It is difficult to get comprehensive data on wind farm performance as it is shielded from view by “protection of competitive data” or by contract terms. A new study bearing comprehensive data from Scotland confirms what skeptics have been saying about windfarm performance. This new study is perhaps the most comprehensive since the Bentek Energy(an energy analytics firm) study of Colorado and Texas windfarms.
Stuart Young Consulting with support from the JOHN MUIR TRUST (emphasis mine, to highlight that this study was commissioned by a green NGO) has released a report studying the ability of wind power to make a significant contribution to the UK’s energy supply. It concludes that the average power output of wind turbines across Scotland is well below the rates often claimed by industry and government.
This report examined 5 common claims by the wind industry and the Scottish Government. The five claims are in RED with the actual result in BLACK:
1. ‘Wind turbines will generate on average 30% of their rated capacity over a year’ In fact, the average output from wind was 27.18% of metered capacity in 2009, 21.14% in 2010, and 24.08% between November 2008 and December 2010 inclusive.
2. ‘The wind is always blowing somewhere’ On 124 separate occasions from November 2008 to December 2010, the total generation from the windfarms metered by National Grid was less than 20MW (a fraction of the 450MW expected from a capacity in excess of 1600 MW). These periods of low wind lasted an average of 4.5 hours.
3. ‘Periods of widespread low wind are infrequent.’ Actually, low wind occurred every six days throughout the 26-month study period. The report finds that the average frequency and duration of a low wind event of 20MW or less between November 2008 and December 2010 was once every 6.38 days for a period of 4.93 hours.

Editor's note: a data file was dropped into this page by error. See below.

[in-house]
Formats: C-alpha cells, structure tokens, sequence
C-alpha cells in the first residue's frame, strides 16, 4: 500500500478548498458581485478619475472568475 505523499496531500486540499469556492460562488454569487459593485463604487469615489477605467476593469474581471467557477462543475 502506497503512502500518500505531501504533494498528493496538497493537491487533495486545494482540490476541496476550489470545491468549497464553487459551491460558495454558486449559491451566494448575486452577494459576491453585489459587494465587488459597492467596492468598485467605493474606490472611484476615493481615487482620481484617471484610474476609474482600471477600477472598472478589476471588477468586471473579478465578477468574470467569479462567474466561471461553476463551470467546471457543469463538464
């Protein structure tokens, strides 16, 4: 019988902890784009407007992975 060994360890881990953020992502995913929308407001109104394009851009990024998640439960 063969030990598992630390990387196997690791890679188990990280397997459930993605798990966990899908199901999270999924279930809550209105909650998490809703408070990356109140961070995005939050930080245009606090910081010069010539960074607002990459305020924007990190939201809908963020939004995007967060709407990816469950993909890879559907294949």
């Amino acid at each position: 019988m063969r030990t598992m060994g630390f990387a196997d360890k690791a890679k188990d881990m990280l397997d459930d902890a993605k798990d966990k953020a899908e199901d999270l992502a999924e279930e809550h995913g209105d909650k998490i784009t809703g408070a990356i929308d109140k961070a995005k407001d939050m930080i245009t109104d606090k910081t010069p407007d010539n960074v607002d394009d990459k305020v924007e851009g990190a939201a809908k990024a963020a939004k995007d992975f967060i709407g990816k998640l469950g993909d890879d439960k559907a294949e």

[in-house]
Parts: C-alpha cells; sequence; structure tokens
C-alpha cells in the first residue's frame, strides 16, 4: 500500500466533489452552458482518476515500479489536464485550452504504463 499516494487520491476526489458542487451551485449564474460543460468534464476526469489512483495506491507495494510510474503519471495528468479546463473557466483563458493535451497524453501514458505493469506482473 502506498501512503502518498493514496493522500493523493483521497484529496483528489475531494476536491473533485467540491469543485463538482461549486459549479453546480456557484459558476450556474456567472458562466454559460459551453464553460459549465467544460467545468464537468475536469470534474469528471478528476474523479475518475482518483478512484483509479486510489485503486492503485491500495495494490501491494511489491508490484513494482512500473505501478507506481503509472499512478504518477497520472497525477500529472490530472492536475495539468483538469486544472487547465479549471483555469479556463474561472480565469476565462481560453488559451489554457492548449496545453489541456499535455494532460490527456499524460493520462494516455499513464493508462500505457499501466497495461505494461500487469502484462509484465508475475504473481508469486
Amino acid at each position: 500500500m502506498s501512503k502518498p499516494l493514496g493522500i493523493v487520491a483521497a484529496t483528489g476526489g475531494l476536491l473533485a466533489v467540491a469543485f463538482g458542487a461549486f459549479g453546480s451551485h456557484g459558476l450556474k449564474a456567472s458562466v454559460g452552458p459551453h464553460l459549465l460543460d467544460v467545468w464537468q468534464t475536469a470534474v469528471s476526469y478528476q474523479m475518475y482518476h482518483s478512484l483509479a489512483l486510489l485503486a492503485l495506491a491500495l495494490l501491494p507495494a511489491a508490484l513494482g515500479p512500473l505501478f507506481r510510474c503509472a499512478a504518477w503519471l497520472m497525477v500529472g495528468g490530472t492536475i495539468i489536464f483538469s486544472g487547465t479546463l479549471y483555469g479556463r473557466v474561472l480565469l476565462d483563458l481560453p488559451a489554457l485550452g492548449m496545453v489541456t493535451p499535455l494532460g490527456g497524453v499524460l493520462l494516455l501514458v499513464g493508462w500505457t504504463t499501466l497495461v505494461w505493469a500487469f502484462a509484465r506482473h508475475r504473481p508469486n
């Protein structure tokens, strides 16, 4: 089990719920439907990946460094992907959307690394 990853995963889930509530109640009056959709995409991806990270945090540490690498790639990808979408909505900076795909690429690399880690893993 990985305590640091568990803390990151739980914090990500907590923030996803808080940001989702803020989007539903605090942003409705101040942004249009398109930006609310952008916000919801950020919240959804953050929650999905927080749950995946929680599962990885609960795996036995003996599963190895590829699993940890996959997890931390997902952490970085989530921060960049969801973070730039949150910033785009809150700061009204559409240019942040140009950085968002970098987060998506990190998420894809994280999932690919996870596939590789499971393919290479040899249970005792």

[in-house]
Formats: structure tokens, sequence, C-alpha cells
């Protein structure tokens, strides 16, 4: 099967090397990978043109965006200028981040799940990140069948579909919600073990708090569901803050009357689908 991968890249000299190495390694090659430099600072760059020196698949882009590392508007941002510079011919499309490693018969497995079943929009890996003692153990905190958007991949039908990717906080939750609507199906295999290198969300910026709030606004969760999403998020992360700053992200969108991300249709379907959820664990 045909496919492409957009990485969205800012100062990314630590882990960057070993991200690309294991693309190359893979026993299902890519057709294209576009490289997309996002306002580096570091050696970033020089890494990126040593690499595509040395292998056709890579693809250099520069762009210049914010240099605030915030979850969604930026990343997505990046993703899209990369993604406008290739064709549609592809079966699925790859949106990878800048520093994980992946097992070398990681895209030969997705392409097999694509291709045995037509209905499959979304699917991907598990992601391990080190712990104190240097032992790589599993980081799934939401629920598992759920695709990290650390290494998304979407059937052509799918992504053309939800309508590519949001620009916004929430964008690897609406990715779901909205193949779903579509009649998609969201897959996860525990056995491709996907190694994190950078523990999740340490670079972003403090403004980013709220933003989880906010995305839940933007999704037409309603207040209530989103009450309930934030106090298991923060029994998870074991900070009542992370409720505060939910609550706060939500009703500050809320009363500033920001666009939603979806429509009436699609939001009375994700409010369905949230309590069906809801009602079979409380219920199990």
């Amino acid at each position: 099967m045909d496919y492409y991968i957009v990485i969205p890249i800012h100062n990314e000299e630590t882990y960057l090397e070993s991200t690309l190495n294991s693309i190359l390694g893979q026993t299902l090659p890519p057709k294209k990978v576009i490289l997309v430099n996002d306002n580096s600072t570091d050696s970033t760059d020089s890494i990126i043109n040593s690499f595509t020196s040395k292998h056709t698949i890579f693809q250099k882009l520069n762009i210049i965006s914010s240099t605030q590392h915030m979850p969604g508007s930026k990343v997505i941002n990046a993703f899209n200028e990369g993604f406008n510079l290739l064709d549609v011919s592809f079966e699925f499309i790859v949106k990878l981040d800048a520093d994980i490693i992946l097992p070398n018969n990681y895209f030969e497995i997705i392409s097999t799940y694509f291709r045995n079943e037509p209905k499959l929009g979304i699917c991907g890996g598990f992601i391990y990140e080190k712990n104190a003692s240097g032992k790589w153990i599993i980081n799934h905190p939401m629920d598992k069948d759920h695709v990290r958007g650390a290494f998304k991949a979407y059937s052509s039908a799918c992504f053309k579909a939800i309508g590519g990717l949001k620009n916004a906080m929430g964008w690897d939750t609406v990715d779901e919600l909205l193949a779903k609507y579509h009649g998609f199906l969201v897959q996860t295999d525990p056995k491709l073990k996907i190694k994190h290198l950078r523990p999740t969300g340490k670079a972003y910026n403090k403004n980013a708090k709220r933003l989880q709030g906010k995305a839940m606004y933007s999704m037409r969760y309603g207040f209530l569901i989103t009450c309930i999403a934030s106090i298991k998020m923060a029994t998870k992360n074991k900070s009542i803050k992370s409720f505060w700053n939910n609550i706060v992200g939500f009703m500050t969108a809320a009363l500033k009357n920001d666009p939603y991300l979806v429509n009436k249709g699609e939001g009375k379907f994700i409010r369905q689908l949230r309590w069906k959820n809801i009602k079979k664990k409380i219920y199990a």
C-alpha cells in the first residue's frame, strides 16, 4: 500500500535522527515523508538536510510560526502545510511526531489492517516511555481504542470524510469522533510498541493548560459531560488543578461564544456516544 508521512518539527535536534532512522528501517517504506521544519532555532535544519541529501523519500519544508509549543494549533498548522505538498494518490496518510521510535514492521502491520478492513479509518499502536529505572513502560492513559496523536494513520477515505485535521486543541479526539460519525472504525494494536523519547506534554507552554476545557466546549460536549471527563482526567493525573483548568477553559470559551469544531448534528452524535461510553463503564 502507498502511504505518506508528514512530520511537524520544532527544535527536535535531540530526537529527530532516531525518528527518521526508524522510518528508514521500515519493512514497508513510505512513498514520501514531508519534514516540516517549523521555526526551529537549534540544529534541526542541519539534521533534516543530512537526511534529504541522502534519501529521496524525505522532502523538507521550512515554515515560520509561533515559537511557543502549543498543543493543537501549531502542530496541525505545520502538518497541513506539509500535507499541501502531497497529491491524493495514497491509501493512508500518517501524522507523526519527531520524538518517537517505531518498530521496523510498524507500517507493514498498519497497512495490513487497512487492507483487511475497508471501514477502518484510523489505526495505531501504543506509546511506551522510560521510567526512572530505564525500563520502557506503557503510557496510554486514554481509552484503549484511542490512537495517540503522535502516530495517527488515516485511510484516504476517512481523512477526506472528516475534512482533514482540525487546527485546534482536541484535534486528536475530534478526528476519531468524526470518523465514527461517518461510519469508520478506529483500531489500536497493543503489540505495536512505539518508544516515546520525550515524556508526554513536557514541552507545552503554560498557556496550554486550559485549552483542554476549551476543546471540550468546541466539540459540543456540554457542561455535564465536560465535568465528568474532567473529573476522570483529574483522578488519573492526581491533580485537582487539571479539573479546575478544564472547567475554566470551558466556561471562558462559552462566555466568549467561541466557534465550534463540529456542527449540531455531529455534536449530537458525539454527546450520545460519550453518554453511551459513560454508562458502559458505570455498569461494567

4. ‘The probability of very low wind output coinciding with peak electricity demand is slight.’ At each of the four highest peak demand points of 2010, wind output was extremely low at 4.72%, 5.51%, 2.59% and 2.51% of capacity at peak demand.
5. ‘Pumped storage hydro can fill the generation gap during prolonged low wind periods.’ The entire pumped storage hydro capacity in the UK can provide up to 2788MW for only 5 hours then it drops to 1060MW, and finally runs out of water after 22 hours.
The final claim about “pumped storage” varies with the area where the windfarms are located. In the US, an area such as the Great Plains, where wind availability is favorable to siting of windfarms, has little to no pumped storage hydro capacity available. Availability in most other areas is either used or would be difficult to develop as environmental groups object to the use of dams. Further there is a loss of efficiency when the windpower electricity is used to pump water to some higher elevation and then recovered in hydroelectric turbines.
The author of the report said:
“It was a surprise to find out just how disappointingly wind turbines perform in a supposedly wind-ridden country like Scotland. Based on the data, for one third of the time wind output is less than 10% of capacity, compared to the 30% that is commonly claimed.
At the end of the period studied, the connected capacity of wind power was over 2500MW so the expectation is that the wind network will produce, on average, 750MW of energy. In fact, it’s delivering far less than everyone’s expectations. The total wind capacity metered now is 3226MW but at 3a.m. on Monday 28th March, the total output was 9MW.”
To see the John Muir Trust posting in more detail, click here
For further information on the Bentex study mentioned at the begining of this posting click here.